We’re learning about the letter M around here — and even though my Five has known his letters for quite some time, I took the opportunity to create some letter-M math: Monster Missing Addends! These would also work great as a classroom learning center in October.

**What are missing addends? **

4+ __ = 10. The missing addend is 6.

**When are children ready to find missing addends?**

Finding missing addends is a skill typically taught in first grade, but younger children are ready for it when:

- they have basic number sense (can count correctly and understand greater/less than)
- they have a solid understanding of how addition works
- it helps – but is not necessary – if children know their basic addition facts

**How do you use Monster Missing Addend Flip Cards?**

1. You will find missing 45 addend cards for the numbers 2-10 in the download. Print the cards on cardstock. If you desire, laminate for durability.

2.** Print the question mark cards**, or cut cardstock and make your own. Then tape each question mark over the final picture on each flip card. I used clear packing tape.

3. Give your child a stack of flip cards and 10 counters. You may want to start with just the simpler cards — those whose sums are 5 and under, for example. My just-turned-Five loves math, so I took a chance and gave him the whole stack with the expectation that we would work until he tired of them. For counters, I brought out our colorful power magnets and a magnetic baking sheet – because they always add to the fun.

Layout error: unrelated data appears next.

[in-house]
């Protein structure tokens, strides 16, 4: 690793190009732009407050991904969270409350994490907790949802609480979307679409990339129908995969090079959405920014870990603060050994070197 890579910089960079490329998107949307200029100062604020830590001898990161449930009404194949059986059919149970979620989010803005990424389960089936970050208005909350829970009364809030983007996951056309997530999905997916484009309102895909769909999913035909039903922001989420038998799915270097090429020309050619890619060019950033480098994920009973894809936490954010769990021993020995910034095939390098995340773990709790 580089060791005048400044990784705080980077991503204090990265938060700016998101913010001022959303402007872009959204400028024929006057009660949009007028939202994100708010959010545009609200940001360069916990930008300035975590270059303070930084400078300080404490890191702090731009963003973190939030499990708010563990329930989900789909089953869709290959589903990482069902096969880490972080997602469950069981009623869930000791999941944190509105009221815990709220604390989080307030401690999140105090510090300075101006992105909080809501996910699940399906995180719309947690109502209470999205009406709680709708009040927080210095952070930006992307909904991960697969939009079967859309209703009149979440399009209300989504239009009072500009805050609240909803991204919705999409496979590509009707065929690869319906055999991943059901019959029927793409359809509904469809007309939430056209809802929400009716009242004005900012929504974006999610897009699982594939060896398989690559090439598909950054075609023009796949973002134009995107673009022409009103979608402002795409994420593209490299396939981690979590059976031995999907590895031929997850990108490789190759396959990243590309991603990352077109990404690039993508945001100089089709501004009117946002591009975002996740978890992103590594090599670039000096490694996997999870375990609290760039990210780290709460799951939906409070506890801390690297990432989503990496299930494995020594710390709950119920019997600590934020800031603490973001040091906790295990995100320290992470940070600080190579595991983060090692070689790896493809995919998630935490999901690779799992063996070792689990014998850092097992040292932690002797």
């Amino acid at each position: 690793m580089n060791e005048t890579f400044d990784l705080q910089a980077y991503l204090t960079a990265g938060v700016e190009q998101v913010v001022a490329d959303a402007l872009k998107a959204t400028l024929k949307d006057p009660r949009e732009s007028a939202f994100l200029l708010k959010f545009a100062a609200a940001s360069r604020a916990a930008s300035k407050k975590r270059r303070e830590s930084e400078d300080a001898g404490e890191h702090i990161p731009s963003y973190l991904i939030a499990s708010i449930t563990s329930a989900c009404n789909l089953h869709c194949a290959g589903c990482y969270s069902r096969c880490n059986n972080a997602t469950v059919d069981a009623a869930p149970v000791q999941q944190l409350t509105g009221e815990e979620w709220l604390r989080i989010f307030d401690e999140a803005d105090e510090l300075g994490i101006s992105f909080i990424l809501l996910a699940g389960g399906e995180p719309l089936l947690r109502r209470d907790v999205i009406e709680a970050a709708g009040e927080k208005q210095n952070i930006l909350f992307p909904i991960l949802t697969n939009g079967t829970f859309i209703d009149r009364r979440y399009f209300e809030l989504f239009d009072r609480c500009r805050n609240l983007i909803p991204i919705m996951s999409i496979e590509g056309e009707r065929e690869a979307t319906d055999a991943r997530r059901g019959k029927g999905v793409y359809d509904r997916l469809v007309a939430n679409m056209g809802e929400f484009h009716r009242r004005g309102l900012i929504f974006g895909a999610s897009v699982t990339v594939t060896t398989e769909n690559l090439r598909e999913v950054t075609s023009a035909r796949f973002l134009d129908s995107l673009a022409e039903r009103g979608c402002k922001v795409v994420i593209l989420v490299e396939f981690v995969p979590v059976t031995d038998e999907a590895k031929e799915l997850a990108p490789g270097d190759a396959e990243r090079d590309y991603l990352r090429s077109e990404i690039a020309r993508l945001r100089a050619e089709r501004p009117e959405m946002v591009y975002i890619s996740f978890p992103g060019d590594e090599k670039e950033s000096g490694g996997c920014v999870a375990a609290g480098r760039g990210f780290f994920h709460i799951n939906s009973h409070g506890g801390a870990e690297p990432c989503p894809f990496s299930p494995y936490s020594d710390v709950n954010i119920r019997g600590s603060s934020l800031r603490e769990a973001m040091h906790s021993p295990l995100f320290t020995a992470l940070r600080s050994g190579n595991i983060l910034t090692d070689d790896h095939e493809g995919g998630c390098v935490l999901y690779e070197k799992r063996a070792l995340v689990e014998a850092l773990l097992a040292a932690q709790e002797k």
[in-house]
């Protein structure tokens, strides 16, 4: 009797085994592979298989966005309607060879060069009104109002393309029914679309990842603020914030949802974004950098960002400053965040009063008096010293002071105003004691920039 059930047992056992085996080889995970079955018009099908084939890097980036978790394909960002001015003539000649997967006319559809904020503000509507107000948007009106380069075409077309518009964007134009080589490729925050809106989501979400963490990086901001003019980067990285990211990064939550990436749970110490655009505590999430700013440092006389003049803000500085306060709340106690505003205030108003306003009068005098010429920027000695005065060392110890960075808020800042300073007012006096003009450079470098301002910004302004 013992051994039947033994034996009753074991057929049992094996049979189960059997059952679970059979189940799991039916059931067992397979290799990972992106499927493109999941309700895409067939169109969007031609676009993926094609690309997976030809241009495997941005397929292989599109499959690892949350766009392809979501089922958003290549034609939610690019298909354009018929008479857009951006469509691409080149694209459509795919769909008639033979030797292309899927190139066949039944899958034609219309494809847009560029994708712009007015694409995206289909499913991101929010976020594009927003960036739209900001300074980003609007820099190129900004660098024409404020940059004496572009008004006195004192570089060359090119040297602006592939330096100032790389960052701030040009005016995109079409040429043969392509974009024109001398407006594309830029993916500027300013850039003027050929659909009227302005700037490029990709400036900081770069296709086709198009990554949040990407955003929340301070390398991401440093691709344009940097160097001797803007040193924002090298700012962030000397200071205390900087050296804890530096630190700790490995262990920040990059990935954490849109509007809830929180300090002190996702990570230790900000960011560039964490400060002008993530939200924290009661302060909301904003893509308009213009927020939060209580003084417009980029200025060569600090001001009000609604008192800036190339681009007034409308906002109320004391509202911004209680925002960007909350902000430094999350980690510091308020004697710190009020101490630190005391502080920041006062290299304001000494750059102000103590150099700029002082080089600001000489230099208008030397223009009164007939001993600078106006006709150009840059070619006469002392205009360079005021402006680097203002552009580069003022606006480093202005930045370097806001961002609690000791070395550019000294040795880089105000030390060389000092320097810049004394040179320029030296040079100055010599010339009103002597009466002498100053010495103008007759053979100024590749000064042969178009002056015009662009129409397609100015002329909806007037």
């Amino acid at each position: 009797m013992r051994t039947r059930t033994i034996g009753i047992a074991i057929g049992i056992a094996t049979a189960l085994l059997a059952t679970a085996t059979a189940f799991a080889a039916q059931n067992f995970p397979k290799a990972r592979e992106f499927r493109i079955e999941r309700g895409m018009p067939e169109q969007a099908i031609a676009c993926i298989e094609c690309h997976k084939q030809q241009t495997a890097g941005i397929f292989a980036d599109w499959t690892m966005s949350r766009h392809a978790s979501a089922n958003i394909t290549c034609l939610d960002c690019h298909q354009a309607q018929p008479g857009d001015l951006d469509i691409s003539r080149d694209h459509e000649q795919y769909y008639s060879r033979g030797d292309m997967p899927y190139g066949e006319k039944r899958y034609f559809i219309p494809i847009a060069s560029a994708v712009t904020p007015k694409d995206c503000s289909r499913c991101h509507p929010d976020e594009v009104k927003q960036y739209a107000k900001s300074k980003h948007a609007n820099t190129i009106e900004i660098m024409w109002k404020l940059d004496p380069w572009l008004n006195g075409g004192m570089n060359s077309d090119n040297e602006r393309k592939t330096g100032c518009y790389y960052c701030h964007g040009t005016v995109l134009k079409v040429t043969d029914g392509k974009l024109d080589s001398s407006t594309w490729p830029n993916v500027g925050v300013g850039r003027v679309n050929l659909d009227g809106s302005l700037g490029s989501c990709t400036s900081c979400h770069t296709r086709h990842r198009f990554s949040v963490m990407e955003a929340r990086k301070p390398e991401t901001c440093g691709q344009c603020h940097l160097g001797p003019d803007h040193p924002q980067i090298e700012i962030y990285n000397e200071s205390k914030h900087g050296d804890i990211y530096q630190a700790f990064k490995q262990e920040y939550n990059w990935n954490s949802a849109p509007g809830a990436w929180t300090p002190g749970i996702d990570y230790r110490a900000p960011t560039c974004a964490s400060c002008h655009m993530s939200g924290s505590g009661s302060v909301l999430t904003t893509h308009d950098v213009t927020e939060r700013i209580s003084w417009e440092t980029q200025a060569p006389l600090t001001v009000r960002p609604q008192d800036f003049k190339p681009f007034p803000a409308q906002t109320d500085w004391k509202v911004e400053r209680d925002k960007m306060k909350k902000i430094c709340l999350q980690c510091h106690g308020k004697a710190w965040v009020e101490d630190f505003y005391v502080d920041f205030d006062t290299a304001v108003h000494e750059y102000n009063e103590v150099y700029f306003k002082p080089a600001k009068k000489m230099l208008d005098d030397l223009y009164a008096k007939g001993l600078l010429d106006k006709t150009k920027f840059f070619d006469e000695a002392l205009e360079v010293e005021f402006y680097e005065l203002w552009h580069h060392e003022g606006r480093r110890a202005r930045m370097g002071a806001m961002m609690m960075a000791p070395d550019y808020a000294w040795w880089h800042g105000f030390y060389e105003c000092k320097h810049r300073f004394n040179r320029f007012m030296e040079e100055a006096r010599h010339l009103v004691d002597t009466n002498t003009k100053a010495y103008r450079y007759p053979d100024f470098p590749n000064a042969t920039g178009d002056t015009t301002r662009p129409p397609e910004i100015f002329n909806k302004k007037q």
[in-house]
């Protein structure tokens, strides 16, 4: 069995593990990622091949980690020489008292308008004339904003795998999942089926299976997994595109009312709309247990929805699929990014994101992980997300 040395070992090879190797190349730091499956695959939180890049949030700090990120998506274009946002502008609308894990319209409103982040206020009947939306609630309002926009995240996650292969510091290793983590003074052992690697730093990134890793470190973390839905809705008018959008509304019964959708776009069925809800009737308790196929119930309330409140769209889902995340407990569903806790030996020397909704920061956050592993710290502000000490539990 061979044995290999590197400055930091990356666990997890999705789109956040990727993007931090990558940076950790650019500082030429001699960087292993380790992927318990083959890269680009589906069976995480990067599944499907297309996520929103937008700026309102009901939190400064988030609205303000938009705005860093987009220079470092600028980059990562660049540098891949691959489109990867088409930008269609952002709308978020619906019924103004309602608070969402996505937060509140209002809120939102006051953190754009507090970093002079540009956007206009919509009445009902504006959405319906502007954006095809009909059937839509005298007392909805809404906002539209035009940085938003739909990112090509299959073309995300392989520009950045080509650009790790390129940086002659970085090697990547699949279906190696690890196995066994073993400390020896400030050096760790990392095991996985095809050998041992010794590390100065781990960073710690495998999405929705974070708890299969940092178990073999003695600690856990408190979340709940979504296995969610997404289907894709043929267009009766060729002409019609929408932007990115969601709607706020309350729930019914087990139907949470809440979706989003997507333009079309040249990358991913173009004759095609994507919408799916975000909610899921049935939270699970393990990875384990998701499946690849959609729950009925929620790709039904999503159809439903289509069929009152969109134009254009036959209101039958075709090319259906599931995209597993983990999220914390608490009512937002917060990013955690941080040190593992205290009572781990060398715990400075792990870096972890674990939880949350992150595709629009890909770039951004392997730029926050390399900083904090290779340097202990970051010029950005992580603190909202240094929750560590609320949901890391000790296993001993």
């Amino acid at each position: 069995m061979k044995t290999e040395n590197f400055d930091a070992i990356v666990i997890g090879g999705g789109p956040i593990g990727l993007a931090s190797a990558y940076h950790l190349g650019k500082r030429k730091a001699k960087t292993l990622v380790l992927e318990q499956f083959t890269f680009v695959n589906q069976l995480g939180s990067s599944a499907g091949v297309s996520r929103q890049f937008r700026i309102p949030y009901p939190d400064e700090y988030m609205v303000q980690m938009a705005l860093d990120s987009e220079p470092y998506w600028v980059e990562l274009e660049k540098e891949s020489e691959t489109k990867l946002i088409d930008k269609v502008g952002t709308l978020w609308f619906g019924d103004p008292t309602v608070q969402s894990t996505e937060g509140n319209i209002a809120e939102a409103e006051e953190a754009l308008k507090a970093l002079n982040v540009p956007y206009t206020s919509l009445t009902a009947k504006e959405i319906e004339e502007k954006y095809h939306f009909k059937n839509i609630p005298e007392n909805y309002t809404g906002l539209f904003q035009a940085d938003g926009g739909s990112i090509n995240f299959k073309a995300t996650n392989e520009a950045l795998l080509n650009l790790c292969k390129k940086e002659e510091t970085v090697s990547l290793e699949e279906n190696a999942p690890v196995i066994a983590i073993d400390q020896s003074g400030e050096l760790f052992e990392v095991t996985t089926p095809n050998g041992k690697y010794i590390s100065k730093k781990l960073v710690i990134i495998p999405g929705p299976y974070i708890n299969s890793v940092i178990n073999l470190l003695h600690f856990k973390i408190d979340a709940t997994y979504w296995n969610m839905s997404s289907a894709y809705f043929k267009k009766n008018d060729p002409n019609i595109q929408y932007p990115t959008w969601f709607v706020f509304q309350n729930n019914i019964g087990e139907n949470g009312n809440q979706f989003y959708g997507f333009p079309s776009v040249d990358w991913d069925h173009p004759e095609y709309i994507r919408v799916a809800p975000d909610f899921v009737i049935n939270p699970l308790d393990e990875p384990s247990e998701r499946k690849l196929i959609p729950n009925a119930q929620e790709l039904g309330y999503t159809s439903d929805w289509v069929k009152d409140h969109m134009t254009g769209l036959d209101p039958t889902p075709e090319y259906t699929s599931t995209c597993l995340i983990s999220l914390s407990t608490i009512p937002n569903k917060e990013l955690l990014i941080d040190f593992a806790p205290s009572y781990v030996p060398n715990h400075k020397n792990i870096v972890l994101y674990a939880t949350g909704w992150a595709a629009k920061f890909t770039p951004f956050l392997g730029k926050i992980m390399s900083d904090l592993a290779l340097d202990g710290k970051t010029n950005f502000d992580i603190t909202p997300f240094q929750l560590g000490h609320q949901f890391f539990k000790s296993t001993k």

4. Start with a simple card to explain the skill.

*“If we have 3 monsters all together — and 2 are standing here — how many are hiding under the question mark?” *

5. Have your child check his answer by flipping over the question mark.

6. Follow your child’s lead. If the simple cards frustrate him, set the monster flip cards aside. Try something else — find his favorite snack and tell him you have two of them. “One is right here in my hand. How many are behind my back?” Increase the number of snacks as he starts to understand the concept.

On the other hand, your child might surprise you and go for the challenging cards right away. My Five decided he would go for the entire stack of 45 cards – a definite surprise for this mom!

7. Watch how your child solves the problems. Talk about other ways to solve them. Here are ways that we came up with:

a. Here’s one my Five thought of himself – with spotty success! Count the monsters and then count up to the final number by pointing to spots on the question mark. If you can keep this number in your head, it’s your answer. In the picture he counted 2 monsters. Then he counted 3,4,5,6,7 by pointing to random spots on the question mark. He tried to remember that he had pointed five separate times, so that the answer was five. This worked sometimes, but we needed different strategies!

b. Use your fingers. I know, I know, this isn’t something we want to be doing for the long haul – but for my Five it’s just right.

c. Count out the total number of items using manipulatives. Separate into two groups and count the second group.

For more strategies for solving missing addends, check out this lesson I gave to my daughter when she was in kindergarten.

If you’re interested in printing the pages for certain numbers, here’s the breakdown: